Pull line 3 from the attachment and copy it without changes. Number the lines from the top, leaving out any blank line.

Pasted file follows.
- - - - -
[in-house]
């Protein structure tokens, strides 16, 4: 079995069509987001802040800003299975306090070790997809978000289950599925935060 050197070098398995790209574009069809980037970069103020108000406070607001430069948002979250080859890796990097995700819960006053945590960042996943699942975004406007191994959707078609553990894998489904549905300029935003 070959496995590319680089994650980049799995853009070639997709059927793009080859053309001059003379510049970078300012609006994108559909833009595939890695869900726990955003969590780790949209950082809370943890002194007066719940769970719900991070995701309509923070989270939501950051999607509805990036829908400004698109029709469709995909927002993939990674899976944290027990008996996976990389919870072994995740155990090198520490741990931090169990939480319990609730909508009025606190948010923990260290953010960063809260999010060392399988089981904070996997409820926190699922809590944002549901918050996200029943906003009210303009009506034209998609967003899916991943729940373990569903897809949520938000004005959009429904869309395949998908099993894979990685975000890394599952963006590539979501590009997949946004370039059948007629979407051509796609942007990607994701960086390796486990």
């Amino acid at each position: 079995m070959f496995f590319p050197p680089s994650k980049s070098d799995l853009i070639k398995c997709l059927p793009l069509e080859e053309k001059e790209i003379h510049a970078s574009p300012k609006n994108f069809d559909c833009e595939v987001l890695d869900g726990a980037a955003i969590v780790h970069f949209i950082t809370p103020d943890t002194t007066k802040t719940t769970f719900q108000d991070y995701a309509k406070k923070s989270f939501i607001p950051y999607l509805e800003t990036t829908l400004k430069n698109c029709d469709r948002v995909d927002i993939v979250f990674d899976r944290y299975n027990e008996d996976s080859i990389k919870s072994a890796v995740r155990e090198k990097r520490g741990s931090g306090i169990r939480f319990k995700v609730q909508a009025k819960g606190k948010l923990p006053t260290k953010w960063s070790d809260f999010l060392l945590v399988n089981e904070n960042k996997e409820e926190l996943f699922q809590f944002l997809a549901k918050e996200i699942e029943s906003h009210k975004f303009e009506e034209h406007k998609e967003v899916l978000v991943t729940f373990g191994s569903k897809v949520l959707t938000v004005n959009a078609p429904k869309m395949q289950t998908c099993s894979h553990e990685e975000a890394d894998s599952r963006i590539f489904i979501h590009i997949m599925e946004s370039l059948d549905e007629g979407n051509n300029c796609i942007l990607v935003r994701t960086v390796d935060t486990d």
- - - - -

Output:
């Amino acid at each position: 079995m070959f496995f590319p050197p680089s994650k980049s070098d799995l853009i070639k398995c997709l059927p793009l069509e080859e053309k001059e790209i003379h510049a970078s574009p300012k609006n994108f069809d559909c833009e595939v987001l890695d869900g726990a980037a955003i969590v780790h970069f949209i950082t809370p103020d943890t002194t007066k802040t719940t769970f719900q108000d991070y995701a309509k406070k923070s989270f939501i607001p950051y999607l509805e800003t990036t829908l400004k430069n698109c029709d469709r948002v995909d927002i993939v979250f990674d899976r944290y299975n027990e008996d996976s080859i990389k919870s072994a890796v995740r155990e090198k990097r520490g741990s931090g306090i169990r939480f319990k995700v609730q909508a009025k819960g606190k948010l923990p006053t260290k953010w960063s070790d809260f999010l060392l945590v399988n089981e904070n960042k996997e409820e926190l996943f699922q809590f944002l997809a549901k918050e996200i699942e029943s906003h009210k975004f303009e009506e034209h406007k998609e967003v899916l978000v991943t729940f373990g191994s569903k897809v949520l959707t938000v004005n959009a078609p429904k869309m395949q289950t998908c099993s894979h553990e990685e975000a890394d894998s599952r963006i590539f489904i979501h590009i997949m599925e946004s370039l059948d549905e007629g979407n051509n300029c796609i942007l990607v935003r994701t960086v390796d935060t486990d």